• Is it a realistic assumption that there are (1) representative users who (2) find a question not worth returning to and yet (3) can produce a quality answer in less than the time it takes the question to gather a decent amount of votes? – ccorn Jun 11 '18 at 20:53
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    @ccorn I think so. It's such a silly thing to prevent someone from answering because they "saw the question too soon" that if I ever saw such a thing I would just close the tab and not bother trying to answer it again. What you should do is edit your request above to show us some data on how this is actually a problem for Math.SE. Show us how many questions each day are getting answers while close votes are accruing and/or that get closed shortly after an answer. – TylerH Jun 11 '18 at 21:21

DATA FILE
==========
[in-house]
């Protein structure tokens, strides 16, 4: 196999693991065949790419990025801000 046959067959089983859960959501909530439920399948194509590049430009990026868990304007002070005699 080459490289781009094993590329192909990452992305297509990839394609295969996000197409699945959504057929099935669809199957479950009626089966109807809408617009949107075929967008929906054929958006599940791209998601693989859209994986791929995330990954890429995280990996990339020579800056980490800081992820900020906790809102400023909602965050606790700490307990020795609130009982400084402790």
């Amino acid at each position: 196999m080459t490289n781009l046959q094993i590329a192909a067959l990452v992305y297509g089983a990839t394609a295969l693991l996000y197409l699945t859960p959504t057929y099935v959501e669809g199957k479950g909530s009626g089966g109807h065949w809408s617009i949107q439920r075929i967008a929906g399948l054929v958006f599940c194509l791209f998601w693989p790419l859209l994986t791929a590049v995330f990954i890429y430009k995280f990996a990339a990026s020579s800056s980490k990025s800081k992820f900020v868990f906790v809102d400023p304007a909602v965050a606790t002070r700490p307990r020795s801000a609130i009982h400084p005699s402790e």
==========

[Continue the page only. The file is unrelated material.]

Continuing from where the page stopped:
• The question is not being "seen too soon". It is seen because it requires votes. That's not silly. It's actually more natural than allowing answers while the question aspects are still in flow. – ccorn Jun 11 '18 at 22:12
  • @ccorn Question visibility is not maximized so that people close vote it. Question visibility is maximized so that they can be seen and answered. It seems like you have a different perspective on what Stack Exchange sites are for than what the organization intended. Also, the default position is not "the question is in flow", the default position is "the question is posted". A question that is not ready to be answered should not be posted yet. If it needs revisions, fine, but you should not assume questions, when first posted, are or should somehow be "in flow" or "not ready for answering". – TylerH Jun 12 '18 at 13:44
0

Regarding the FGITW problem, I don't see any reasons why this should be restricted or throttled.

Users come here to get answers, if these are appropriate and helpful they'll gain reputation, no matter of the time taken to write them was short or not.